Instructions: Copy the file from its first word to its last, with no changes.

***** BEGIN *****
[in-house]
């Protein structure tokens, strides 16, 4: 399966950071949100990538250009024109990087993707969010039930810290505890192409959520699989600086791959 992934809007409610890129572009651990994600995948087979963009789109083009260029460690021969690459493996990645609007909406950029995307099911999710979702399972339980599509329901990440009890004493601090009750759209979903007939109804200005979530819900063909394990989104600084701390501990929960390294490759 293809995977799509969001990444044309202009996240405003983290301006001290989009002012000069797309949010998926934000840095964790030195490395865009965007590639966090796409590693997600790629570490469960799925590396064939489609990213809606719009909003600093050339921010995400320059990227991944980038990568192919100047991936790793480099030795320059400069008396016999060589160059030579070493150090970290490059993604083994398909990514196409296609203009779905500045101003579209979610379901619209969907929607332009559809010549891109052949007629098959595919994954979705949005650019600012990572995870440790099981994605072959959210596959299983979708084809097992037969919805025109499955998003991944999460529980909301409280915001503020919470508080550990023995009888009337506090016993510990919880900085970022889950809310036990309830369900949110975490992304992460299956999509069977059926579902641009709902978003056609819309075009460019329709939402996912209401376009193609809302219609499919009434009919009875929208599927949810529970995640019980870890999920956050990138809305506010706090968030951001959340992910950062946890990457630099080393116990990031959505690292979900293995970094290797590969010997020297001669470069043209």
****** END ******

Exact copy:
[in-house]
């Protein structure tokens, strides 16, 4: 399966950071949100990538250009024109990087993707969010039930810290505890192409959520699989600086791959 992934809007409610890129572009651990994600995948087979963009789109083009260029460690021969690459493996990645609007909406950029995307099911999710979702399972339980599509329901990440009890004493601090009750759209979903007939109804200005979530819900063909394990989104600084701390501990929960390294490759 293809995977799509969001990444044309202009996240405003983290301006001290989009002012000069797309949010998926934000840095964790030195490395865009965007590639966090796409590693997600790629570490469960799925590396064939489609990213809606719009909003600093050339921010995400320059990227991944980038990568192919100047991936790793480099030795320059400069008396016999060589160059030579070493150090970290490059993604083994398909990514196409296609203009779905500045101003579209979610379901619209969907929607332009559809010549891109052949007629098959595919994954979705949005650019600012990572995870440790099981994605072959959210596959299983979708084809097992037969919805025109499955998003991944999460529980909301409280915001503020919470508080550990023995009888009337506090016993510990919880900085970022889950809310036990309830369900949110975490992304992460299956999509069977059926579902641009709902978003056609819309075009460019329709939402996912209401376009193609809302219609499919009434009919009875929208599927949810529970995640019980870890999920956050990138809305506010706090968030951001959340992910950062946890990457630099080393116990990031959505690292979900293995970094290797590969010997020297001669470069043209």